DotNetZip uses only a single CPU on a multi-cpu machine when zipping up archives, only a single core on multi-core machines.
Creation of ZIP files with this library is a CPU-bound operation. The compression and encryption are the CPU-intensive bits. The DEFLATE algorithm repeatedly scans through the data to be compressed, looking for repeated sequences in the data. It is effectively a search. But not only does it look for repeated sequences, it searches for the longest repeated sequences, which means repeated scans through the data. In contrast the encryption is not as expensive. And relatively speaking, the IO done by DotNetZip is not important in terms of a performance limiter.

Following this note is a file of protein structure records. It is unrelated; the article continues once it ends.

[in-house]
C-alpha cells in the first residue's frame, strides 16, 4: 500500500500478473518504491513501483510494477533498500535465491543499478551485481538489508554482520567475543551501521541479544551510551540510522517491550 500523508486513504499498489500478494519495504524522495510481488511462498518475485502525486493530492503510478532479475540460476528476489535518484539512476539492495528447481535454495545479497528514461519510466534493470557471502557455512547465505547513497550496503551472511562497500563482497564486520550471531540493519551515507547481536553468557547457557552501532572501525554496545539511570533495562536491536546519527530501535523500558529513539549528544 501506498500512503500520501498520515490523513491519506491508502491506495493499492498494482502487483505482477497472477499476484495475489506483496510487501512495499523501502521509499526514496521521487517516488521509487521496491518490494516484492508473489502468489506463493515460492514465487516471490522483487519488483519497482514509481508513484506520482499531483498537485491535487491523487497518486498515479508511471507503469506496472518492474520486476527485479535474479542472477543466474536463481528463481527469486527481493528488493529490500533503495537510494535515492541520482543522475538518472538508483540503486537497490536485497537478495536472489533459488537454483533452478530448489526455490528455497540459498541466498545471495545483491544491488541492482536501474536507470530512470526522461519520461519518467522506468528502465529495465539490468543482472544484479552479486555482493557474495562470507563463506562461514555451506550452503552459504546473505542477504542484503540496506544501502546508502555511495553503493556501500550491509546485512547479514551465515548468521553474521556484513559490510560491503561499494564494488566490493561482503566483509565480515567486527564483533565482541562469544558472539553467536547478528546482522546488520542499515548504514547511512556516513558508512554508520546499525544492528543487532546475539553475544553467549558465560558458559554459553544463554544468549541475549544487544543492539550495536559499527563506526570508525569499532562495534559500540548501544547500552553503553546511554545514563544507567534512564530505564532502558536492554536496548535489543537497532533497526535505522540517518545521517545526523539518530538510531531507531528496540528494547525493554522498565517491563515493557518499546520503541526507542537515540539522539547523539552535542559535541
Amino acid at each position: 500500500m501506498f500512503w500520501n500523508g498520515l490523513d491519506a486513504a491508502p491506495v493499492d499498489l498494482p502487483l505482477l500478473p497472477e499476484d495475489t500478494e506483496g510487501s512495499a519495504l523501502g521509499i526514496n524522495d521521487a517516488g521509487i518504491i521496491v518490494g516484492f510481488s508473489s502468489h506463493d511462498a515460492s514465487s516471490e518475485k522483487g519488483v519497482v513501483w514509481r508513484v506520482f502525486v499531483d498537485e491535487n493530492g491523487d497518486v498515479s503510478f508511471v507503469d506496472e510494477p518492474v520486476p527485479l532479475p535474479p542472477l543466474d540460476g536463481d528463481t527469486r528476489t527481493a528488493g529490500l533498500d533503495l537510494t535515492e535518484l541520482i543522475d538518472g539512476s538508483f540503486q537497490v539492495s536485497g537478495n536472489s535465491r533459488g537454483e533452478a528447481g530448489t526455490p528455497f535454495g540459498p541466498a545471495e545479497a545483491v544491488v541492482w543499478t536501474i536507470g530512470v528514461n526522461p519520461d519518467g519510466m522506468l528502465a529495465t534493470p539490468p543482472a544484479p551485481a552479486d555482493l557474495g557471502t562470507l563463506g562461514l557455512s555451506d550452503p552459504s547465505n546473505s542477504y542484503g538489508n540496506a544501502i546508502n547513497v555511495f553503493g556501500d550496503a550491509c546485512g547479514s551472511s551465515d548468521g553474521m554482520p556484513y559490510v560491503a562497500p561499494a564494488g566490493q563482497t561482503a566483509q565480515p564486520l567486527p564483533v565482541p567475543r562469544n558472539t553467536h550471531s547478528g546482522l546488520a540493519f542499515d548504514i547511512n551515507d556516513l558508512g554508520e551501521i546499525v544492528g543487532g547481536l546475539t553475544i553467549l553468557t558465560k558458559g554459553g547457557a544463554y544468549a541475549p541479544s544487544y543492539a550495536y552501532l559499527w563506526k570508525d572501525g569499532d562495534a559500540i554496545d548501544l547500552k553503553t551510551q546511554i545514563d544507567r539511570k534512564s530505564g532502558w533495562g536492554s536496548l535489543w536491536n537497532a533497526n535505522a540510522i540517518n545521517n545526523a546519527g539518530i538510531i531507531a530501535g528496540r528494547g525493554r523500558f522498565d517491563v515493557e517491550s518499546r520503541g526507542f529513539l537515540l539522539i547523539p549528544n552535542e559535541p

There are a couple ways to go about exploiting multi-core, multi-cpu machines:
- parallelize the DEFLATE algorithm. There is some research here, need to see if appropriate and practical to integrate into DotNetZip
- use mutliple threads to parallelize the processing of each file, then re-assemble the files back together into the zip archive.
Another option to explore for improving performance, independent and complementary to this one, is to exploit a native-C++ version of ZLIB. That is for another workitem.